Managing Caregiving Stress

Managing Caregiving Stress
There are number of steps that caregivers can take to control stress. First caregivers must recognize stress and take stress seriously. Sometimes, the biggest barrier to receiving help is simply recognizing one's need for help.

Some of that needed assistance may come from family members or friends. Caregivers can also find appropriate support services in their communities. Resources may include services such as support groups, classes at hospitals, and caregiving services such as transportation, home healthcare services, or in-home respite care.

The Muscular Dystrophy Association(MDA)website has information for caregivers of individuals and a site dedicated towards helping to manage the caregiving team called myMuscleTeam (see Resources). Two other U.S. organizations that assist caregivers and their contact information are listed below this article.

Successful stress management may also require changes in how one thinks. For example, researchers have found that taking an active problem-solving approach to caregiving issues can help reduce stress. At the same time, it is important to learn to identify what can be changed versus what cannot be changed.
Focusing one's time and energy on realistic goals, setting priorities, and establishing routines rather than focusing on changing other people's behavior or on solving unsolvable problems will lower stress.

Caregivers often need to learn to take some time for themselves as well. Caring for their own basic physical and emotional health needs to be given priority. Learning simple relaxation techniques such as deep breathing and guided imagery can help. Making time for recreational and social activities will lower stress. According to research, moderate exercise can significantly reduce stress as well. Further, researchers have also found that journaling can lower levels of caregiving stress for those caring for somebody with neuromuscular disease.

Caregiver self-care should not be viewed as selfish, but as necessary for maintaining one’s own health and the health of the individual receiving care. Long-term caregiving stress that goes untreated not only significantly affects the health of the caregiver, but also affects the health of the person under your care. Caregiver burden also has negative effects on patient coping skills and mood.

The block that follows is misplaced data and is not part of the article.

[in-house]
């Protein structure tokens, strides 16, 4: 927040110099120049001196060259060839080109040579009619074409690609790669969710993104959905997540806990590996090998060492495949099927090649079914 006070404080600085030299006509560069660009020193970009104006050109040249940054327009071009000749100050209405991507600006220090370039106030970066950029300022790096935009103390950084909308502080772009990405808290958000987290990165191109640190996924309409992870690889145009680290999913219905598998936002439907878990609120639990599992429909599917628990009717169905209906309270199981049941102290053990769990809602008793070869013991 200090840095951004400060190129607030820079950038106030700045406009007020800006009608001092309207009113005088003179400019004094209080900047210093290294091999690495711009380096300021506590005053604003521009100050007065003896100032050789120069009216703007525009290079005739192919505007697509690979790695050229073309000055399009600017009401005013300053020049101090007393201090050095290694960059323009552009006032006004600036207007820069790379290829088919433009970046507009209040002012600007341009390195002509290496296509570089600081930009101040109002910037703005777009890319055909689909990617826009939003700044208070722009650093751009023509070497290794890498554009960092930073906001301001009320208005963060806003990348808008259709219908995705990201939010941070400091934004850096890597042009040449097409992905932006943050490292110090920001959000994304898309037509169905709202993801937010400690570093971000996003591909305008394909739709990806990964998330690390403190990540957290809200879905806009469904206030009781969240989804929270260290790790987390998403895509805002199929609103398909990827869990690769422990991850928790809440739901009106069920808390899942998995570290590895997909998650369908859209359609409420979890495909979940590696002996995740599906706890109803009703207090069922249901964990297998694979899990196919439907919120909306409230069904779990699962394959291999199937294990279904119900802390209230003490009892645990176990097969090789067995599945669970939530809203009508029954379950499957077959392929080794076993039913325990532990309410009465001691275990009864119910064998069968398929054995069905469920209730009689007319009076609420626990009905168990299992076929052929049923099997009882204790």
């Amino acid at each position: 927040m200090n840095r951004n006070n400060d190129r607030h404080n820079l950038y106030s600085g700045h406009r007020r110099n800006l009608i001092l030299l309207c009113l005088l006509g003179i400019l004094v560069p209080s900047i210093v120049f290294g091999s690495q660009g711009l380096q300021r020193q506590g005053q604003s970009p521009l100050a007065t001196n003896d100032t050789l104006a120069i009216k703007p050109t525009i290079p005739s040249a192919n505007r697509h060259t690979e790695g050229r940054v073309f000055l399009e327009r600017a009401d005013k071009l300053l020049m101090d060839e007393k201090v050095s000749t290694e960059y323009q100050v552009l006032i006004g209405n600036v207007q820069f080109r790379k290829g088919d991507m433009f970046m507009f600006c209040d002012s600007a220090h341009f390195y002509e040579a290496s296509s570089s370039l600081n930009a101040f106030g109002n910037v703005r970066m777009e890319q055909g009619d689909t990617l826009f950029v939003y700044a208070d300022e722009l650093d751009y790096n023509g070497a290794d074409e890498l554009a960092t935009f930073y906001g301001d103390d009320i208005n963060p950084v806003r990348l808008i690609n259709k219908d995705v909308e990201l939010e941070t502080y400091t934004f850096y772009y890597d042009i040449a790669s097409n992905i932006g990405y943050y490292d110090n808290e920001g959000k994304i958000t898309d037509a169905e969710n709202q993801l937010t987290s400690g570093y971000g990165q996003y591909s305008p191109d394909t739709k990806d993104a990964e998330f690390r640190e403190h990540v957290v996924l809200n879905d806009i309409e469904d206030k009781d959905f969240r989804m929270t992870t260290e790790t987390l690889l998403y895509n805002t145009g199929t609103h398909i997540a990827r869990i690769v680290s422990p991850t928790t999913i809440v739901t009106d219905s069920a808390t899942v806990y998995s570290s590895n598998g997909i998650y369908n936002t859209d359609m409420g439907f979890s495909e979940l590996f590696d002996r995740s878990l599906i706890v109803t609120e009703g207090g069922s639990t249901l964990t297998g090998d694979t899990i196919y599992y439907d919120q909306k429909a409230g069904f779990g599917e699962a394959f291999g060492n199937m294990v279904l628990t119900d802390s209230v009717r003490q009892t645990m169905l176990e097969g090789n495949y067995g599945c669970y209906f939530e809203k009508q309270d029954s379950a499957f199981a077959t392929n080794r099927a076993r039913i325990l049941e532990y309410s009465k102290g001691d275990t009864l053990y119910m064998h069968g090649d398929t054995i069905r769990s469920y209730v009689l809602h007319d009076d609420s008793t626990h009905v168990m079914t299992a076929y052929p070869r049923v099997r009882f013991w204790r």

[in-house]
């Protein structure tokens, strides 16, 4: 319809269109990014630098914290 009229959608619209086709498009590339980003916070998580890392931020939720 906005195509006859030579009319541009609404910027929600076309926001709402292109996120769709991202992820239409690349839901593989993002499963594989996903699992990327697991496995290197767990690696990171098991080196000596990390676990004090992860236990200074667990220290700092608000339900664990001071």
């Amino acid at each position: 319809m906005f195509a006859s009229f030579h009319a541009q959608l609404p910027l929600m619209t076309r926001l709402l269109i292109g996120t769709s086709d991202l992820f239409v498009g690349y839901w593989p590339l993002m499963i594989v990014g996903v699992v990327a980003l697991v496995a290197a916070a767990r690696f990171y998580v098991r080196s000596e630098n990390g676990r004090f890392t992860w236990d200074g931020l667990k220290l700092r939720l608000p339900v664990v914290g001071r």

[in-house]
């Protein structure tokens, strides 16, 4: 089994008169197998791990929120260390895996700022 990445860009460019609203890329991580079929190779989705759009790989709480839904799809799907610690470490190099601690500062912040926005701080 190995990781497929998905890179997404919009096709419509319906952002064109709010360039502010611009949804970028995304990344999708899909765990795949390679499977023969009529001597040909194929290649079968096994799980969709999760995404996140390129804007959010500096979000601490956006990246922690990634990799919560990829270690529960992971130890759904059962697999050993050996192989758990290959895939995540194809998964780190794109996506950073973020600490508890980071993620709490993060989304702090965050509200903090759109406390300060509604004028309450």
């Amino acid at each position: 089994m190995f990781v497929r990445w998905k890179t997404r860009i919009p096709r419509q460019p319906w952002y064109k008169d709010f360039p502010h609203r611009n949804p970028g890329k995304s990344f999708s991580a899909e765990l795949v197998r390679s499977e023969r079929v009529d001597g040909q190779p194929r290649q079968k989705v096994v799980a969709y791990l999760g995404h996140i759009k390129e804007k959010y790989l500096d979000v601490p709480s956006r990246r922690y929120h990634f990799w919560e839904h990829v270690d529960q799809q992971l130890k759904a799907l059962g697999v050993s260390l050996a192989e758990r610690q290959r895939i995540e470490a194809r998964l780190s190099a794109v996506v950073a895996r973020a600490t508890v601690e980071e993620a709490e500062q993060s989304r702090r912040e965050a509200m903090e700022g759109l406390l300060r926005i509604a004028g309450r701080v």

Caregiving stress should be taken seriously and, left untreated, can lead to caregiver burnout. While the demands of caregiving may lead to stress, recognizing and taking action to manage caregiving stress will benefit the well-being of both the caregiver and the care receiver.

U.S. Organizations for Caregivers:

Family Caregiver Alliance telephone 1-800-445-8106 website

National Family Caregivers Association telephone 1-800-896-3650 website

Mayo Clinic Staff, (2012). Caregiver stress: Tips for taking care of yourself. Mayo Clinic website. Retrieved from on 11/1/14.
Medvescek, C., (2003). Reducing Caregiver Stress May Help Loved One’s Depression. MDA/ALS Newsmagazine, V8, N2. Retrieved from on 11/4/14
Muscular Dystrophy Association (2004). Writing About Events May Lower Caregiver Stress. MDA/ALS Newsletter v9 n2. Retrieved from https://www.als- on 11/4/14.
Muscular Dystrophy Association (2008). MDA ALS Caregiver’s Guide. Retrieved from on 11/4/14.
Muscular Dystrophy Association, (n.d.). Caregivers. Retrieved from on 11/4/14.
WebMD, (n.d.). Caregivers: Don’t Neglect Your Own Health. Retrieved from on 11/4/14.
WebMD, (n.d.). Tips for Coping with Caregiver Stress. Retrieved from on 11/4/14.

You Should Also Read:
What is caregiving stress?
What is the 21st Century Cures Initiative?
Learn about spiritual journaling.

Related Articles
Editor's Picks Articles
Top Ten Articles
Previous Features
Site Map

Content copyright © 2023 by Jori Reijonen, Ph.D.. All rights reserved.
This content was written by Jori Reijonen, Ph.D.. If you wish to use this content in any manner, you need written permission. Contact Jori Reijonen, Ph.D. for details.